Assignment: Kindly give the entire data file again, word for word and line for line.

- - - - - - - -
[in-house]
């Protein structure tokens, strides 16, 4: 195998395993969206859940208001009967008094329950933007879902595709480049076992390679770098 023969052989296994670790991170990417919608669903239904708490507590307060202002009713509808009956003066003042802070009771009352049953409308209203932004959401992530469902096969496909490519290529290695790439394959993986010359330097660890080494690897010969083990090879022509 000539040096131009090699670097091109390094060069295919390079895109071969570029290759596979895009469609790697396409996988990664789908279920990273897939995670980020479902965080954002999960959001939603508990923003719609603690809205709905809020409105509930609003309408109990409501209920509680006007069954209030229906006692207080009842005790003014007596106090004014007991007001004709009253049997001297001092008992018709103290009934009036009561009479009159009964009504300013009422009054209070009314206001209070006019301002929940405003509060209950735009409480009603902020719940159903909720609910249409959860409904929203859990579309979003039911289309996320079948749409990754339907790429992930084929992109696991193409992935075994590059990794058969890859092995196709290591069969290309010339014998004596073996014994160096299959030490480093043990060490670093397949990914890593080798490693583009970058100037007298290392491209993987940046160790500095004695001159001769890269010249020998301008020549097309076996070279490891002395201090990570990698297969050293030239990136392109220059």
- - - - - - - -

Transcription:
[in-house]
């Protein structure tokens, strides 16, 4: 195998395993969206859940208001009967008094329950933007879902595709480049076992390679770098 023969052989296994670790991170990417919608669903239904708490507590307060202002009713509808009956003066003042802070009771009352049953409308209203932004959401992530469902096969496909490519290529290695790439394959993986010359330097660890080494690897010969083990090879022509 000539040096131009090699670097091109390094060069295919390079895109071969570029290759596979895009469609790697396409996988990664789908279920990273897939995670980020479902965080954002999960959001939603508990923003719609603690809205709905809020409105509930609003309408109990409501209920509680006007069954209030229906006692207080009842005790003014007596106090004014007991007001004709009253049997001297001092008992018709103290009934009036009561009479009159009964009504300013009422009054209070009314206001209070006019301002929940405003509060209950735009409480009603902020719940159903909720609910249409959860409904929203859990579309979003039911289309996320079948749409990754339907790429992930084929992109696991193409992935075994590059990794058969890859092995196709290591069969290309010339014998004596073996014994160096299959030490480093043990060490670093397949990914890593080798490693583009970058100037007298290392491209993987940046160790500095004695001159001769890269010249020998301008020549097309076996070279490891002395201090990570990698297969050293030239990136392109220059």